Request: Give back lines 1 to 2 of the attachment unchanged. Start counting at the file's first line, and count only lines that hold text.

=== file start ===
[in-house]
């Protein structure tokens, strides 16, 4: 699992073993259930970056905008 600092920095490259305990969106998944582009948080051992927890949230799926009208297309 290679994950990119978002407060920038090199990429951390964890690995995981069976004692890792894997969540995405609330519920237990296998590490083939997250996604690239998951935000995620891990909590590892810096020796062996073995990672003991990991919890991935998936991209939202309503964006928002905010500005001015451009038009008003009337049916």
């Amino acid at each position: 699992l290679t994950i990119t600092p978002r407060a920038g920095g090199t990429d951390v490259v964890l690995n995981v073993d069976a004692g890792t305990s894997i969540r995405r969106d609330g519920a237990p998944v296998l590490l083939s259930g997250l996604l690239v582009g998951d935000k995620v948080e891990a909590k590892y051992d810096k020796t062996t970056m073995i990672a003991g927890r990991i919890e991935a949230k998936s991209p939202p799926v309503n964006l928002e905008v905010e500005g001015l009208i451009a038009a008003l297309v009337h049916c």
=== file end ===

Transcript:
[in-house]
């Protein structure tokens, strides 16, 4: 699992073993259930970056905008 600092920095490259305990969106998944582009948080051992927890949230799926009208297309 290679994950990119978002407060920038090199990429951390964890690995995981069976004692890792894997969540995405609330519920237990296998590490083939997250996604690239998951935000995620891990909590590892810096020796062996073995990672003991990991919890991935998936991209939202309503964006928002905010500005001015451009038009008003009337049916």